We go to some interesting places in our lives as spinners, weavers and dyers: Gwrych Castle is one such, and it's getting more interesting all the time. The castle was built in the early 1800s in "mediaeval" style, but later fell into disuse. In the 20th century it became increasingly derelict but in 1997 a Trust was formed to preserve the site and as much of the castle as possible. Gwrych Castle Preservation Trust now has a 25-year lease on 5 acres of the site, and runs several public open days a year.
Their Medieval (no "a" for some reason) Fair is becoming an annual event - we were there last year, on the terrace with Val and Alan and the trusty camper van to which we tether our stand. Unfortunately Val and Alan were away this year, so we apologised to the Trust and said we could attend only if we had somewhere to hammer in tent pegs to secure the gazebo. They promised us a nice spot on the main field with the re-enactors. However, following a freak gust of wind on the Saturday, several traders were forced to leave taking their twisted and wrecked tents with them - leaving a prime pitch for us, right in the middle of the action next to the mead seller, with the best of the sunlight all day (until it rained, but that was much later).
|Jenni and the display in the gazebo.|
|The "authentic" side of the field, demonstrating living in the early Middle Ages, armour and clothing from the Wars of the Roses (and knightly children's games).|
|The other side of the field, with lots of interesting things to buy - and the most futuristic "gazebo" ever?|
After seeing some very anachronistic stuff at the recent Conwy Tournament, I suggested that we might just demonstrate things more in keeping with the mediaeval period - one thing led to another, and here are Jenni and I all dressed up:
|Photograph courtesy of Noël Carter.|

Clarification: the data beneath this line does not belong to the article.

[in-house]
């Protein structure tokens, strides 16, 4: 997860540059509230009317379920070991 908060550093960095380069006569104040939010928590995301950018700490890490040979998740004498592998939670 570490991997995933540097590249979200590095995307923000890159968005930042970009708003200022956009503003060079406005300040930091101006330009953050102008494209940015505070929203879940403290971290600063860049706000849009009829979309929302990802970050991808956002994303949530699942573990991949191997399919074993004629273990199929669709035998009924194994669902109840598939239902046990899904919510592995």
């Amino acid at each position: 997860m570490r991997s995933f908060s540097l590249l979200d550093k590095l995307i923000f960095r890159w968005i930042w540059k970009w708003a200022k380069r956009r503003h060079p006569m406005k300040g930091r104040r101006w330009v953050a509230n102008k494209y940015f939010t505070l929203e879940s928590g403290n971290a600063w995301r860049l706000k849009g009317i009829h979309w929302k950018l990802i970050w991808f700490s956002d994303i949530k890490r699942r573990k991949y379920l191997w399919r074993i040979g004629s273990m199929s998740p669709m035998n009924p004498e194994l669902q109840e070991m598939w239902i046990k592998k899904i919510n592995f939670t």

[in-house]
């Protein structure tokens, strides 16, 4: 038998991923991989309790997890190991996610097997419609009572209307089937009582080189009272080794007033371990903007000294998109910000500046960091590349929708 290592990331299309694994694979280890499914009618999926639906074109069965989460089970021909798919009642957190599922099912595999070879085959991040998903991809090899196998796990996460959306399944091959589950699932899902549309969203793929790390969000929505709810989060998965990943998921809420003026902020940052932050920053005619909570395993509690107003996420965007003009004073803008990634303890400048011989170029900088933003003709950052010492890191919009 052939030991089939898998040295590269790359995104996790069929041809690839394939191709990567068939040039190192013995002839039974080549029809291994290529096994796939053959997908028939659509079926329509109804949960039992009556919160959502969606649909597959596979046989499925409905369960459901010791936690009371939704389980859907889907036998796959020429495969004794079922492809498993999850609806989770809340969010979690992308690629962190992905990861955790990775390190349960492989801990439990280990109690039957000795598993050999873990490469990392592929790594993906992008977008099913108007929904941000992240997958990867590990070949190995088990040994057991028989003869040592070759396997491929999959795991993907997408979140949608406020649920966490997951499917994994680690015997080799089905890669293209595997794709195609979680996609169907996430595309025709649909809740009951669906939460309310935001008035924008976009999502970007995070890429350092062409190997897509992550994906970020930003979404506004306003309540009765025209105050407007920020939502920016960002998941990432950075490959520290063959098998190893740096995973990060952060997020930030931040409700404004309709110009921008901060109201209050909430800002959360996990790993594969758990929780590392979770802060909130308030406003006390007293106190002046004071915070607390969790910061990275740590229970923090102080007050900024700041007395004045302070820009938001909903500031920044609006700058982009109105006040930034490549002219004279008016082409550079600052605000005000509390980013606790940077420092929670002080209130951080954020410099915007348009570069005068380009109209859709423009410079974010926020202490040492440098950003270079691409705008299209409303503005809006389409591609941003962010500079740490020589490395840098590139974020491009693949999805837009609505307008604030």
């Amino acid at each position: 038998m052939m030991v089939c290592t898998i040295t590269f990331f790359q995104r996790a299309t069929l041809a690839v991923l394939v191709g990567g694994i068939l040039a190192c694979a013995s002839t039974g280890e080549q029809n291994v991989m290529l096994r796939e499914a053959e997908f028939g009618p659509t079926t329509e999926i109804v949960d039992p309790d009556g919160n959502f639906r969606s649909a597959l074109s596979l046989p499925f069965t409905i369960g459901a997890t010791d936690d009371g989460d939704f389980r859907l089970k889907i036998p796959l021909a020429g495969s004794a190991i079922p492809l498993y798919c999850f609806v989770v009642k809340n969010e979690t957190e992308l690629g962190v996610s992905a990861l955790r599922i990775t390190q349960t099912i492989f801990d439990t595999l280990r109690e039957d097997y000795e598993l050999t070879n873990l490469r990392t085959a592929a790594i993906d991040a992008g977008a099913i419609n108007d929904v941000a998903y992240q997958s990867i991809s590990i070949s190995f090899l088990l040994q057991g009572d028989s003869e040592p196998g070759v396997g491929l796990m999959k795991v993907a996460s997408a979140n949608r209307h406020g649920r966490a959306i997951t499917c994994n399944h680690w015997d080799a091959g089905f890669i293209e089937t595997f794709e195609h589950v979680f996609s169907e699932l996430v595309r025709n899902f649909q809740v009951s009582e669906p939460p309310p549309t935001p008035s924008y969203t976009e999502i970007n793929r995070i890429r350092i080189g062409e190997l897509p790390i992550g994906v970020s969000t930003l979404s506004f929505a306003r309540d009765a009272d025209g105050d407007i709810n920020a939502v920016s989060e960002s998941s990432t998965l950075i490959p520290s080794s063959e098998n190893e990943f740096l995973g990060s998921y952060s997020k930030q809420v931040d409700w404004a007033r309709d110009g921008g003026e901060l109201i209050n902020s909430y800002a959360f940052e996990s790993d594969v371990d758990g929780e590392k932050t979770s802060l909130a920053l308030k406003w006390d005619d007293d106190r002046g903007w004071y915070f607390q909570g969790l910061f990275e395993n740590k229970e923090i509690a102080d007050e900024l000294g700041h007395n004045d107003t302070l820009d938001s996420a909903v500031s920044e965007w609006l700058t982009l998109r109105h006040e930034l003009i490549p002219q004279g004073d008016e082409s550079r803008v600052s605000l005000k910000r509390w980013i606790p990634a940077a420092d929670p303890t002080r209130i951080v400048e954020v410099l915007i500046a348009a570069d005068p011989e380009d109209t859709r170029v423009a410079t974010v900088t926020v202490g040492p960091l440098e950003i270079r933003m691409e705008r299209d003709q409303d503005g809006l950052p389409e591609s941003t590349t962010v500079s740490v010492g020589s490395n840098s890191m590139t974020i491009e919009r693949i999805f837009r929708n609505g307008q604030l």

Jenni has her beautiful (expensive?) top-whorl spindle, and I have my handmade clay-weight-on-a-stick.
We had a lot of compliments (Making an Effort is obviously a good thing) and several of the serious re-enactors came for lessons in drop spindling and braid weaving.
As always, there was lots of interest from members of the public. There was also, as there sometimes is, a fair bit of confusion between "spinning" and "weaving", which we were able to put right. And some folk genuinely do not know that wool comes from a sheep and cotton is from a plant, and that they are not the same thing at all. We like to think that we were able to explain the differences and send everyone on their way fully enlightened.
Betty joined us in the afternoon, but by this time I had forgotten about my camera - so no more photographs. Not even of the genuine Viking cat - a grey and white Norwegian Forest Cat sitting in a harness, graciously making friends with all and sundry. I want one. But I would need a mortgage. https://www.nfcc.co.uk
The weather was kind until the last hour, when it tipped down and everyone scurried to take down their dripping tents without shooting too much water into their luggage. Jenni now has the job of drying our gazebo in her barn. And I have discovered that a) it's easy to work in a long skirt if you hitch it up, and b) linen and ramie dry incredibly quickly.
Many thanks to Mark and Robin for inviting us, to our fellow participants for their interest and welcome, and of course to Jenni and Betty for their sterling work on our stand.